If you think you’re tired of hearing about my zucchini, just imagine how tired I am of dealing with it. 🙂  But I press on!  Waste not, want not and all that.

I really did grow other things besides zucchini, and soon I will tell you about how I’m preserving those.  But for now…

I found this recipe for Zucchini “lemon” pie filling at the site for Self-Reliance Magazine: Basic Skills for Living Well.  Since I’m trying to use and preserve as much of my over-abundance of garden zucchini as possible, I decided to give it a try.


12-15 lbs. giant zucchinis, peeled and grated
58 oz. bottled lemon juice
lemon peel, grated, from 2 lemons
6 cups sugar

Directions: Mix all ingredients. Bring to a boil and simmer for 20 minutes. Fill sterilized jars with mixture, topping with remaining juice to leave ½ inch headspace. Process in boiling water bath, for 25 minutes.
To use filling for lemon meringue pie: Mix ½ cup sugar with 2 Tbsp. of cornstarch. Stir into “lemon” filling. Heat, just till thickened. Pour into baked pie crust, top with meringue and bake (400 degrees, 8-10 minutes) till meringue is slightly browned.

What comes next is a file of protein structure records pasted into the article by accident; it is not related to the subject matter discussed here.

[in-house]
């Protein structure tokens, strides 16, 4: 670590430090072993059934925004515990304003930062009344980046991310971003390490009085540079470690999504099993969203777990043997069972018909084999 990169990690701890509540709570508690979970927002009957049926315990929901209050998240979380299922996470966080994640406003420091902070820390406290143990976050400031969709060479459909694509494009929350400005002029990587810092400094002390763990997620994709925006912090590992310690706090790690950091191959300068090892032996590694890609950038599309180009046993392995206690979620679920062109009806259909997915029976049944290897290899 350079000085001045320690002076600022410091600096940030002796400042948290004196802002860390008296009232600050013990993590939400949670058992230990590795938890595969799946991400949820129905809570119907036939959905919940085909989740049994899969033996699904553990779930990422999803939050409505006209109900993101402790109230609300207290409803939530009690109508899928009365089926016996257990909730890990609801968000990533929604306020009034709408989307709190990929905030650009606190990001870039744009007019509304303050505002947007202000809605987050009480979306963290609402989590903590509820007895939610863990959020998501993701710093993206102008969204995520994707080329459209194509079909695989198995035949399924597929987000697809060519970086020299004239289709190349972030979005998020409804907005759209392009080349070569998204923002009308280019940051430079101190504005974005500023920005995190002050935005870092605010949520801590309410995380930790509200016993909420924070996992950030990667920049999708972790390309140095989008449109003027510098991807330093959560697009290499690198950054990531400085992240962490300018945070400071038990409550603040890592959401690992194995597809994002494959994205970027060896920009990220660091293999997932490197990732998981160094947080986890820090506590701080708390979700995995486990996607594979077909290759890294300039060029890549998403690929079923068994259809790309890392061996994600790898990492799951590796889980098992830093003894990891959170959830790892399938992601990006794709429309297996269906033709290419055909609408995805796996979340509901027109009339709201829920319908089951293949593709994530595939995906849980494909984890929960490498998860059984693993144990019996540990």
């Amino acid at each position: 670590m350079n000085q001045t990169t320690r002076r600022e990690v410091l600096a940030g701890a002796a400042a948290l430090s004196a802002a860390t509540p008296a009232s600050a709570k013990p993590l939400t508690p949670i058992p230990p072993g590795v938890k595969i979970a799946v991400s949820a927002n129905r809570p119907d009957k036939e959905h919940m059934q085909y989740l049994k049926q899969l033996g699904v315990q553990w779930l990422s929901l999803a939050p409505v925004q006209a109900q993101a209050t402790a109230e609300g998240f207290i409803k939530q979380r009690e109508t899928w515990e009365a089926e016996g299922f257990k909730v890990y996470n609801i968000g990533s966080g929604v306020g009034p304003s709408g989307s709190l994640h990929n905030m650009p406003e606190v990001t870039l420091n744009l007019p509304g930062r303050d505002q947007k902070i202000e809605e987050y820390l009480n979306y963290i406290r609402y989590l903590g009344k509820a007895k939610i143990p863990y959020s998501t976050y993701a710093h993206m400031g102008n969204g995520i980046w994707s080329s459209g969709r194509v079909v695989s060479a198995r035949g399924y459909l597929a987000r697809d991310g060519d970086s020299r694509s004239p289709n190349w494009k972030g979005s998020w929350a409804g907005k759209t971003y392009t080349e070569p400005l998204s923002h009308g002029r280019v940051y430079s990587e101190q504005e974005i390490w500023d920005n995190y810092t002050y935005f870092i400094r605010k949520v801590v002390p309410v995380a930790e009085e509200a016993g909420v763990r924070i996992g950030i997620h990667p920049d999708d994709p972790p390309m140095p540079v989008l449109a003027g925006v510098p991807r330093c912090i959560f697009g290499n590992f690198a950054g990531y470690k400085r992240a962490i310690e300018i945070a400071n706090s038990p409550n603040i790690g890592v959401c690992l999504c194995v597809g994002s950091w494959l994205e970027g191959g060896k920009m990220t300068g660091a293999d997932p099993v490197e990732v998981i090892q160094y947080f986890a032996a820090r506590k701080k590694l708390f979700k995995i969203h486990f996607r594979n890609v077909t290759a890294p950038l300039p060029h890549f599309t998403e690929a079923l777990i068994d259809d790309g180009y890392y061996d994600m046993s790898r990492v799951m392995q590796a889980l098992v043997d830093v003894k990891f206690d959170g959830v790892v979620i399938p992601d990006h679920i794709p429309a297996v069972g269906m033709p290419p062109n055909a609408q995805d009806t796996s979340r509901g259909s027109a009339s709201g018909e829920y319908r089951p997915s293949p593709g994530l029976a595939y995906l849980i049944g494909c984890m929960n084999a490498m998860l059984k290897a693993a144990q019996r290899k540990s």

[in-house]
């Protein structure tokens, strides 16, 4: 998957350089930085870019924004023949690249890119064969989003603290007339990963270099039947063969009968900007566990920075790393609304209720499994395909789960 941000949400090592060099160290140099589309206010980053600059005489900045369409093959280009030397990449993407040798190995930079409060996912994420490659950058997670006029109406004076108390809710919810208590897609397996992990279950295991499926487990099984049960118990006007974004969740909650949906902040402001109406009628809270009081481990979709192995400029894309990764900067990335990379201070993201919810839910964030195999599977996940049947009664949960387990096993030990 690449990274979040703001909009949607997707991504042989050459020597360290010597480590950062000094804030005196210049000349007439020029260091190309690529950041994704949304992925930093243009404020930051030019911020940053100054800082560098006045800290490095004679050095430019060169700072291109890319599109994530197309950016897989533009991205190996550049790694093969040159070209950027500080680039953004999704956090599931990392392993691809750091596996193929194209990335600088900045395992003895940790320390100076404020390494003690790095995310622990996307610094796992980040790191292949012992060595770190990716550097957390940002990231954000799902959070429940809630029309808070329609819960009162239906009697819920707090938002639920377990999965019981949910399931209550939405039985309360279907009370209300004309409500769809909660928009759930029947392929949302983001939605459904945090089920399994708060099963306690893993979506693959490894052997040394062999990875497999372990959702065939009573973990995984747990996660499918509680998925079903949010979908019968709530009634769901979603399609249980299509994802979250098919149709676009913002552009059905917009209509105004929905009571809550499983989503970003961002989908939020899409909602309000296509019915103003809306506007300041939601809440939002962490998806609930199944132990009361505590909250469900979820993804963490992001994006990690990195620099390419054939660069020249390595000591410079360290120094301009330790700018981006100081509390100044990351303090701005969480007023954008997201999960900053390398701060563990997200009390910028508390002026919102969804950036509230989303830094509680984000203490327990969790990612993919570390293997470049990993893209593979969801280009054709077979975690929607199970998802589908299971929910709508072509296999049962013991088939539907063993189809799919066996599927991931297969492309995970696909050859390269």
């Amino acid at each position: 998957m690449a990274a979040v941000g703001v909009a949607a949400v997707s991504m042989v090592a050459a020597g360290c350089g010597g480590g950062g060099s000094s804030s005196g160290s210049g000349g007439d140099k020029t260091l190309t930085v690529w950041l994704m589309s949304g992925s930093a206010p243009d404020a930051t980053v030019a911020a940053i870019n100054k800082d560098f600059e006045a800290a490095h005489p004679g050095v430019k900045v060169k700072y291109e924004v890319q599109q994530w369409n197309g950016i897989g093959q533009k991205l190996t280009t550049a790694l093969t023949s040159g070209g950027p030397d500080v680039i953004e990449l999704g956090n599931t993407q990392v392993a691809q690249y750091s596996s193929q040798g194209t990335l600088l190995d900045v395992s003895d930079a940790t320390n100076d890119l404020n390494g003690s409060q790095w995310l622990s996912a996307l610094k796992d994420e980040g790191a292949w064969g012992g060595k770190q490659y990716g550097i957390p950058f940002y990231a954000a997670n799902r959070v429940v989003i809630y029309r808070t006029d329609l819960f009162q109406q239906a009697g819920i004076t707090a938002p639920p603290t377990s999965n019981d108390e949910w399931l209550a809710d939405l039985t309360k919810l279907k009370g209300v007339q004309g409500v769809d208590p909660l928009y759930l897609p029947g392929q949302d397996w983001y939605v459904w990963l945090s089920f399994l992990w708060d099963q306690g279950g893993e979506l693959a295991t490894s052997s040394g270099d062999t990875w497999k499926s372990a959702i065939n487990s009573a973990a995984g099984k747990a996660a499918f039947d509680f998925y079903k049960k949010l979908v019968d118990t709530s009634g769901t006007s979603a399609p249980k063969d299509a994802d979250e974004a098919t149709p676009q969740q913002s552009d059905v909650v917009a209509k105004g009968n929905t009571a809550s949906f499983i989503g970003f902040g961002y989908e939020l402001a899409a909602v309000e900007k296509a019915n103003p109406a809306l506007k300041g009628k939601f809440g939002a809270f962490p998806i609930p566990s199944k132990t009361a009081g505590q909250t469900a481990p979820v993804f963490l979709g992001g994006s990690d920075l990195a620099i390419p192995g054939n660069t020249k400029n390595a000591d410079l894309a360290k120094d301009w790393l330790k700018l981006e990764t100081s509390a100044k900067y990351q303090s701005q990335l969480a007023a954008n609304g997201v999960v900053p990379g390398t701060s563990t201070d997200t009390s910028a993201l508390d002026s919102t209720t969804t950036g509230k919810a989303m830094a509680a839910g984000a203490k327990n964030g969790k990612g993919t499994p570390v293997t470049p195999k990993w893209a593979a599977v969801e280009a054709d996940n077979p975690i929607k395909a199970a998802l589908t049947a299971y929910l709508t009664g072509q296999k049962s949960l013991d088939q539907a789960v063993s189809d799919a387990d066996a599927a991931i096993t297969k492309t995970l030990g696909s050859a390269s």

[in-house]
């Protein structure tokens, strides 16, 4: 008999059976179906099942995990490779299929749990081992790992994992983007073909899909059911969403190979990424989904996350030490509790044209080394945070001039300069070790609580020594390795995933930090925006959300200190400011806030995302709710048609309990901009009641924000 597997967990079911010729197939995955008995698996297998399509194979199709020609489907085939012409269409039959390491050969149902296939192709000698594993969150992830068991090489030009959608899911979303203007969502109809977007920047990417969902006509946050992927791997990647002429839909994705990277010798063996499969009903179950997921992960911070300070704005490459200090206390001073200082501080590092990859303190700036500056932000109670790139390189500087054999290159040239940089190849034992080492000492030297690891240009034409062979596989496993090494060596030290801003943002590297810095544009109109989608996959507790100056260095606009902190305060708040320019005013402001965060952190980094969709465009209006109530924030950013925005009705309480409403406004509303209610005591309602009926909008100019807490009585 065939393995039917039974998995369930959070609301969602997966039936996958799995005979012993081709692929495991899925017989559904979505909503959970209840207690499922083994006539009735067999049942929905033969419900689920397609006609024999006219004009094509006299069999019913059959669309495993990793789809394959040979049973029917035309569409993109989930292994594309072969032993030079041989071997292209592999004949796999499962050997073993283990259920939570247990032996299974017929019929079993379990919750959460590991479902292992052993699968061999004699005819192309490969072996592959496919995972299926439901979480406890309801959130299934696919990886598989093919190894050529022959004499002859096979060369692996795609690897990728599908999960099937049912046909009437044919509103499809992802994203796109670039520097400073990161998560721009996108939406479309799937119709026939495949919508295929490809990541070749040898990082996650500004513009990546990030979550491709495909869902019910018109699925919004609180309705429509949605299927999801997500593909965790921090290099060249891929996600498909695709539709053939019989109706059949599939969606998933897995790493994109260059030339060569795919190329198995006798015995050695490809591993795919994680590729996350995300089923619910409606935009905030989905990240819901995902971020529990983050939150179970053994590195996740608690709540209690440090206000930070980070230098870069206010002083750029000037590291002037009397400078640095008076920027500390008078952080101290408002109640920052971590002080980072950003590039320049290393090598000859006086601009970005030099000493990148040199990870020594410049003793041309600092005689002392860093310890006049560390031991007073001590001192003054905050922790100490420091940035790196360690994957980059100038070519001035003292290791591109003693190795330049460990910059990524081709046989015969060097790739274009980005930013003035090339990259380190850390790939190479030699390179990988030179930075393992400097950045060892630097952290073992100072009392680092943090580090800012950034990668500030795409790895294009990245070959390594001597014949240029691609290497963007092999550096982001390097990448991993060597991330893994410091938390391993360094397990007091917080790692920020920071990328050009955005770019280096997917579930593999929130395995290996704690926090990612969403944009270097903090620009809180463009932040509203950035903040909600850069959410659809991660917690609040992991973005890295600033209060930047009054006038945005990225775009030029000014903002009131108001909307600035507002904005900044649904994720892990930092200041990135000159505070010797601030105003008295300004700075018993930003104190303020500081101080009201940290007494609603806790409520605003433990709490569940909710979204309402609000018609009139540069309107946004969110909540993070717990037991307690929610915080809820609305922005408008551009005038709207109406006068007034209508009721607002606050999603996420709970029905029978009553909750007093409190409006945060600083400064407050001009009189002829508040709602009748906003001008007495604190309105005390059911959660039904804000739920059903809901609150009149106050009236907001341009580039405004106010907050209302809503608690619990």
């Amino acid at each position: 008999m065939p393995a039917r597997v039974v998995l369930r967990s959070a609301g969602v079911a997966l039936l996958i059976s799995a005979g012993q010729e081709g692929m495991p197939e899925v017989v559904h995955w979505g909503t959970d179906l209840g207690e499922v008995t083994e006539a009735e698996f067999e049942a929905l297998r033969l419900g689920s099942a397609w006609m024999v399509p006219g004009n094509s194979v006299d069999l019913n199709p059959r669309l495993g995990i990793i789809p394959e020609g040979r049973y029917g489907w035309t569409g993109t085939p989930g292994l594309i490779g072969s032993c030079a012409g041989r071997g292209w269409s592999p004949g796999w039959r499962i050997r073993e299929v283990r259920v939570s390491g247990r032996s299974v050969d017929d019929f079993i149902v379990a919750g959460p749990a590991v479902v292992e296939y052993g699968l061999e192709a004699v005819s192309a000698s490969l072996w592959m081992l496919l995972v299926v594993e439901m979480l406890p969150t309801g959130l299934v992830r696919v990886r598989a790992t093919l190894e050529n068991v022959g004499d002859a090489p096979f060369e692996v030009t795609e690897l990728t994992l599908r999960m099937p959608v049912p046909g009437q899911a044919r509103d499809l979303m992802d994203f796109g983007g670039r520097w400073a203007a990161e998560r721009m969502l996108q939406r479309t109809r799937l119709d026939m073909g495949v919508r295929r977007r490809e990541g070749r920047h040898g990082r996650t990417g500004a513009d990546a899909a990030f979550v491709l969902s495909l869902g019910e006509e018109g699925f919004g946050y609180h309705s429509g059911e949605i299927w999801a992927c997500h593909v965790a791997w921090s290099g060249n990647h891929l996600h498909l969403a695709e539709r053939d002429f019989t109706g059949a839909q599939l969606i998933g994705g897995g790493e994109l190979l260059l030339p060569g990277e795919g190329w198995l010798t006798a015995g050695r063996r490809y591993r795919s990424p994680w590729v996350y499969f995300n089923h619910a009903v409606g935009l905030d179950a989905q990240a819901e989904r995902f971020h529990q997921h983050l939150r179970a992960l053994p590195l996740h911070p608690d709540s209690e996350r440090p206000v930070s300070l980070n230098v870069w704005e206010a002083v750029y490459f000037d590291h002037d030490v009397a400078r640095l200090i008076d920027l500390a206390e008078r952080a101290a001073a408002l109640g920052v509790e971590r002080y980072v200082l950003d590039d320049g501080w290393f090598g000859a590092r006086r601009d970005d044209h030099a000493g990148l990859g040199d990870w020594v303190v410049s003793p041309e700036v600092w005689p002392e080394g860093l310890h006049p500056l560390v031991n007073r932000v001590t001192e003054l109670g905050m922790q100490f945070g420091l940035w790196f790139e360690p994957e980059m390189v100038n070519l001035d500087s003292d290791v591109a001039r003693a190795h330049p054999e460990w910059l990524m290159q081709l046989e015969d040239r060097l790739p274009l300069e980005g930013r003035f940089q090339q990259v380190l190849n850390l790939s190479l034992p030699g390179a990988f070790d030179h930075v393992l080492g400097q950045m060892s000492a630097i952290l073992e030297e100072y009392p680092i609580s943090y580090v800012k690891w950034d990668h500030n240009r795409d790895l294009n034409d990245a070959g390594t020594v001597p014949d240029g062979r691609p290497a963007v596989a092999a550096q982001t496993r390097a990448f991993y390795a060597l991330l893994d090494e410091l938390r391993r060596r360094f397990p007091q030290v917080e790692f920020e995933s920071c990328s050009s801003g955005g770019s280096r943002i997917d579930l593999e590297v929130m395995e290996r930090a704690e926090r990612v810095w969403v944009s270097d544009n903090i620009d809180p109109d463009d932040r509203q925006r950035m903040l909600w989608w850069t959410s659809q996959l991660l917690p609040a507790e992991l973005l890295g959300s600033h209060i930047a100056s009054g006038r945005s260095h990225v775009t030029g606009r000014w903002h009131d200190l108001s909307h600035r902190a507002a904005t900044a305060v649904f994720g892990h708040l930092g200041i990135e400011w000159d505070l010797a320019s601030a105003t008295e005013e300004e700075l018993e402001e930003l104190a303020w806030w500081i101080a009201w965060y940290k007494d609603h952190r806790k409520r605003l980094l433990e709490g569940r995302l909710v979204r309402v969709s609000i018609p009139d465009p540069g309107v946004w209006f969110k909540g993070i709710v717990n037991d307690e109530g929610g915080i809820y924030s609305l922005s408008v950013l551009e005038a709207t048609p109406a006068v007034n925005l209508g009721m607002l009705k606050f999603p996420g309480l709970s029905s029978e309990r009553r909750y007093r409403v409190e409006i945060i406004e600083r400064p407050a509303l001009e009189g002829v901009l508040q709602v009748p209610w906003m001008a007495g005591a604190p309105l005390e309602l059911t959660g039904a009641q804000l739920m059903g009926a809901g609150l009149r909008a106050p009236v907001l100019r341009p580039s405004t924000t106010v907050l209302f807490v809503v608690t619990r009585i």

A few tips from me: I used the shredder side of the grater to make finer bits of zucchini.  I also used a lemon zester for the lemon peel.



After you cook it for twenty minutes, it looks a lot like lemon curd,  We don’t eat lemon meringue pie all that often, but I will easily use these up making lemon bars.  I have school-aged children, which means I often need to provide baked goods for some event or other in which they’re involved.  I had thirteen pounds of zucchini, which yielded six quarts of “lemon” pie filling.


I also made some zucchini bread to freeze today, leaving one loaf out for us to eat.  I usually use my mother’s recipe, which is moist and not too sweet, but I didn’t have applesauce, which the recipe calls for.  Instead, I tried Mom’s Zucchini Bread from All Recipes, and my husband preferred it.  I thought it was a bit too sweet but had a very nice texture and cinnamon-y taste.  Zucchini bread freezes well.



I really think I am going to cut down the zucchini vines after tomorrow, though, and toss them on the compost pile.  Enough is enough already! 🙂

Sunday afternoon I’m planning to make rose hip jam, and if it goes well, I’ll share the details with you.